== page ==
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College Daze: On Campuses As In Newsrooms, Orthodoxy Rules

Jeff Robbins on

In a recent piece in The Atlantic, former New York Times staffer Adam Rubenstein went public with his firsthand account of what has become the classic story of the Times' surrender to the orthodoxy of a certain political set. In 2020, after white policemen murdered George Floyd, protests of police brutality, long an under-recognized feature of America's reality, erupted. Most were peaceful. Some were not; in some cities, police stations were torched, police cars firebombed and police officers themselves murdered.

U.S. Sen. Tom Cotton, R-Ark., advocated invoking federal law to quell the violence. His opinion was supported by 53% of Americans at the time, according to a Morning Consult poll. The Times, which had already editorialized in support of Black Lives Matter and had published many columns sharply at variance with Cotton, invited the senator to publish his opinion -- on its opinion page.

Hell broke loose in the Times' newsroom at this effrontery. Fifteen-hundred Times employees signed statements furiously demanding retractions, editors' notes and discipline of those "responsible," claiming that the publication of Cotton's opinion placed them "in danger."

Never mind that the Times had had no problem publishing the "opinions" of tyrants like Libya's Moammar Gadhafi, Turkey's Recep Tayyip Erdogan and Russia's Vladimir Putin. No, the publication of a U.S. senator's opinion on stopping urban violence was an impermissible outrage. Times publisher A.G. Sulzberger, seeking to quell a newsroom riot, went into Full Toady mode, stating that the op-ed "did not meet our standards." Opinion editor James Bennet was forced to resign, and other heads rolled as well. Rubenstein, who edited the piece, wrote that even by merely asking questions about the lock-step, left-leaning political orthodoxy reigning at the Times, "I'd revealed that I wasn't on the same team as my colleagues."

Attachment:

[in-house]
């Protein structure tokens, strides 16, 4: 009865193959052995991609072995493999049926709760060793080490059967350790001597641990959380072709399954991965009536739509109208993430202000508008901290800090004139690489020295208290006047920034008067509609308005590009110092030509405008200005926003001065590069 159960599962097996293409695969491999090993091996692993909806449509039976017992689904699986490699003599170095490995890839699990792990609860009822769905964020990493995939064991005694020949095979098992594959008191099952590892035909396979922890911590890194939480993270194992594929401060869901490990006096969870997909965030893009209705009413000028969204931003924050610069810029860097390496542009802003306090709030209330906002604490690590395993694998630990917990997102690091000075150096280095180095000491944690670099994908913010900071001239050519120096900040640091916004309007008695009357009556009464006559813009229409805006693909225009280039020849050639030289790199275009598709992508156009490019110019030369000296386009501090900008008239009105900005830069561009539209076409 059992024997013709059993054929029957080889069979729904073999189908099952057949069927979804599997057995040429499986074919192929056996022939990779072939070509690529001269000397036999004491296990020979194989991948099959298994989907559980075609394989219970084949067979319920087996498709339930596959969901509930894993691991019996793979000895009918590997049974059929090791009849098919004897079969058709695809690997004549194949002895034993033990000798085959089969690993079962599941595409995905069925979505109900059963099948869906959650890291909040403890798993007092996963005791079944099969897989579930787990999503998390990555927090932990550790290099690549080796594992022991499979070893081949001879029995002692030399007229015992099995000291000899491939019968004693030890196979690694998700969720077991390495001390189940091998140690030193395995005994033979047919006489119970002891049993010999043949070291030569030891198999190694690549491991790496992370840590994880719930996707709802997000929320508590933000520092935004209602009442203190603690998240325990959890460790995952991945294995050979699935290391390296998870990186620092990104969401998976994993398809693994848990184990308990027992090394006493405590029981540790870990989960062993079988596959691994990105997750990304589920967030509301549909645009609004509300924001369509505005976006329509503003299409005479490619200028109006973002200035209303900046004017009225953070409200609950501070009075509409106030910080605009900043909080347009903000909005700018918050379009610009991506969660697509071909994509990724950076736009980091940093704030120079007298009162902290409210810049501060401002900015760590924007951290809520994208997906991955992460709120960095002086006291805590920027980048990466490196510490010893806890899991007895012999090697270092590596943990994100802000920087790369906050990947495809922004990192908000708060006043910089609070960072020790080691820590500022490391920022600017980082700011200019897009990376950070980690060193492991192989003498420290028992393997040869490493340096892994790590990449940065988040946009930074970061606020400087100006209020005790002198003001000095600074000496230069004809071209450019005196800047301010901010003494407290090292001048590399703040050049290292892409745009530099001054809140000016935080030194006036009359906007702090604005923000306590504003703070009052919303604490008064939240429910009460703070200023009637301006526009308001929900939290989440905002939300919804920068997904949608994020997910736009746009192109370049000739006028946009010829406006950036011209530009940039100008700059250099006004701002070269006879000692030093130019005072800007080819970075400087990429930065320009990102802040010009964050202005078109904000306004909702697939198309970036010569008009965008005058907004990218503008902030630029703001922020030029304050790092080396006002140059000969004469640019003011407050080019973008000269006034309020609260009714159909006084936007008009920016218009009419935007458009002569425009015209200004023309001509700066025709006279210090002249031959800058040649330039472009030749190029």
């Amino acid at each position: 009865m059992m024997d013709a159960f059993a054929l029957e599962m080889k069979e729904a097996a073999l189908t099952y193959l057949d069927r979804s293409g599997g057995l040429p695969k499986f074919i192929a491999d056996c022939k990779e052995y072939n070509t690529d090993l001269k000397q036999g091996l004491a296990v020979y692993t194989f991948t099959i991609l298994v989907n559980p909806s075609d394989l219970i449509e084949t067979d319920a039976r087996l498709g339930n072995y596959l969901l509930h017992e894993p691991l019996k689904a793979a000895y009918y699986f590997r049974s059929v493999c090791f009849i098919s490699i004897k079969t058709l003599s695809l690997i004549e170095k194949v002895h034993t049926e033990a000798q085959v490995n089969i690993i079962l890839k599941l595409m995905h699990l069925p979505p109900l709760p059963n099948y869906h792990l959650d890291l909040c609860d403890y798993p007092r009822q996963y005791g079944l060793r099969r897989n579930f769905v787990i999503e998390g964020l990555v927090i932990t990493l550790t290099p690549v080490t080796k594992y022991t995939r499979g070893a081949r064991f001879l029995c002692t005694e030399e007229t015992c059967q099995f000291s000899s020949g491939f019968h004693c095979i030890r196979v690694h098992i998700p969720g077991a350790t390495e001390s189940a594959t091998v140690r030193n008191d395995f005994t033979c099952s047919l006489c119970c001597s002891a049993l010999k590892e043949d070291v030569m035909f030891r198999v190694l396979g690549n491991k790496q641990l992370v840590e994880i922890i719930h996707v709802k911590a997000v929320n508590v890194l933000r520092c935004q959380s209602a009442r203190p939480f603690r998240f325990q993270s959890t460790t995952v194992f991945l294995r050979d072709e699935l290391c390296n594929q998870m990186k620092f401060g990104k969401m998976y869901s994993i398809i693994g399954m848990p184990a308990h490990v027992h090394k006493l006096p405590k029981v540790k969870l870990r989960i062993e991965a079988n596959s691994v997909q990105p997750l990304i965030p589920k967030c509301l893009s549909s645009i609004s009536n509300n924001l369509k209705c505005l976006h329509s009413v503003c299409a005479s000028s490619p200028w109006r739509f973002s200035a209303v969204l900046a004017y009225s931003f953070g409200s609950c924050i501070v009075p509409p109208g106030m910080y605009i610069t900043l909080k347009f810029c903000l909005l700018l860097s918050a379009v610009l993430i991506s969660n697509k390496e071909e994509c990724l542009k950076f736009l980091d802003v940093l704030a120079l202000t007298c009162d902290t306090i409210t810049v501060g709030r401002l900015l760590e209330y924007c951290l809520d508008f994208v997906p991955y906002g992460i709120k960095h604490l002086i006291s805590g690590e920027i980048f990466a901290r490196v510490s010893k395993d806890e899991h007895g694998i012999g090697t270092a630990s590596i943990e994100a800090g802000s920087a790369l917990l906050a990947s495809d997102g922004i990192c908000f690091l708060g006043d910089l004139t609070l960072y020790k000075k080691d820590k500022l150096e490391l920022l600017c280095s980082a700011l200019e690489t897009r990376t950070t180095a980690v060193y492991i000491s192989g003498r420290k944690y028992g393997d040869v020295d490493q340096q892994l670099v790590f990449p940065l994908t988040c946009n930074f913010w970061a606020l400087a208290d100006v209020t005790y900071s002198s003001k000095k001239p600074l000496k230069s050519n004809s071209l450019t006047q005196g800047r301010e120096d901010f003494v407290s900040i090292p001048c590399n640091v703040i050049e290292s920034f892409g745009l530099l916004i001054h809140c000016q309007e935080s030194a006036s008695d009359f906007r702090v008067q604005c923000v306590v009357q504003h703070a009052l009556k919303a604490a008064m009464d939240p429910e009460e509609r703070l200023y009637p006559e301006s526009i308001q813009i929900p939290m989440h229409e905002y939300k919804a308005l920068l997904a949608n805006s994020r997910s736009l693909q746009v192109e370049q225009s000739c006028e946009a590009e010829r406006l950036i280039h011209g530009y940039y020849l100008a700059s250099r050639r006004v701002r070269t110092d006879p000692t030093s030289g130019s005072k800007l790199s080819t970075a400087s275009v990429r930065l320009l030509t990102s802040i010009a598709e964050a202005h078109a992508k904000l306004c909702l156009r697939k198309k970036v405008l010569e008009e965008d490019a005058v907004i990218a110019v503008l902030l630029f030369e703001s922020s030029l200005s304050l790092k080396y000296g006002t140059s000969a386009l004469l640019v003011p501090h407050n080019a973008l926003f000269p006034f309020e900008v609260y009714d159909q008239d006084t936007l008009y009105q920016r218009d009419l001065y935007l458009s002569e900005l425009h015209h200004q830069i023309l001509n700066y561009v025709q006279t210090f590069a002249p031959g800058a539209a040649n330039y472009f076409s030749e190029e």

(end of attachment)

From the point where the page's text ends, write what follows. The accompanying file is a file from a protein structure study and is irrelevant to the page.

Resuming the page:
The irony couldn't have been thicker. Here was The New York Times, paragon of First Amendment virtue, touting itself as the avatar of free expression, collapsing under incensed criticism from its own journalists for having published a senator's opinion about public policy.

And the message to any Times journalist even contemplating suggesting that the paper publish stories deemed verboten by the prevailing fashion at the paper was clear: if you value your career, keep your mouth shut.

The Times is hardly the only newsroom where orthodoxy reigns and silence is safest. College students writing for their college newspapers would take their social lives into their own hands by proposing articles that run counter to prevailing campus winds.

Consider this.

Qatar, whose emir exercises absolute power over its 315,000 citizens, is massively wealthy thanks to the vast reserves of fossil fuels it possesses. It also possesses a woeful human rights record: serious restrictions of the rights to free expression, peaceful assembly and political activity, flogging and imprisonment for same-sex sexual conduct and adultery, forced labor, and the widespread exploitation and abuse of workers, especially women, for starters.

 

It is a huge funder of Hamas, which slaughtered some 1,200 Israelis on Oct. 7. It also happens to be a huge funder of some 60 American colleges and universities, and not for no reason. It invests strategically in international relations centers and journalism schools, hoping to advance Qatar's view of the world and to influence American policy for its benefit.

This fairly cries out for college journalists to ask: what are our institutions' ties to Qatar? How much do we receive, with what strings and with what payback? Are we transparent about it, or do we seek to hide it?

At a time when campaigns to divest from Israel are all the rage, would a college journalist have much incentive to risk the wrath of divestment activists by suggesting that questions be asked that would not be popular to ask?

They would not. To ask such questions, as Adam Rubenstein wrote, might suggest that one wasn't on "the right team." In this case, being on the right team would mean advocating for divestment from Israel, rather than from Hamas' staunch ally.

But where question-asking is considered a bad career move, it isn't "just" the truth that suffers. It's all of us.

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Jeff Robbins, a former assistant United States attorney and United States delegate to the United Nations Human Rights Council in Geneva, was chief counsel for the minority of the United States Senate Permanent Subcommittee on Investigations. An attorney specializing in the First Amendment, he is a longtime columnist for the Boston Herald, writing on politics, national security, human rights and the Mideast.


Copyright 2024 Creators Syndicate Inc.

 

 

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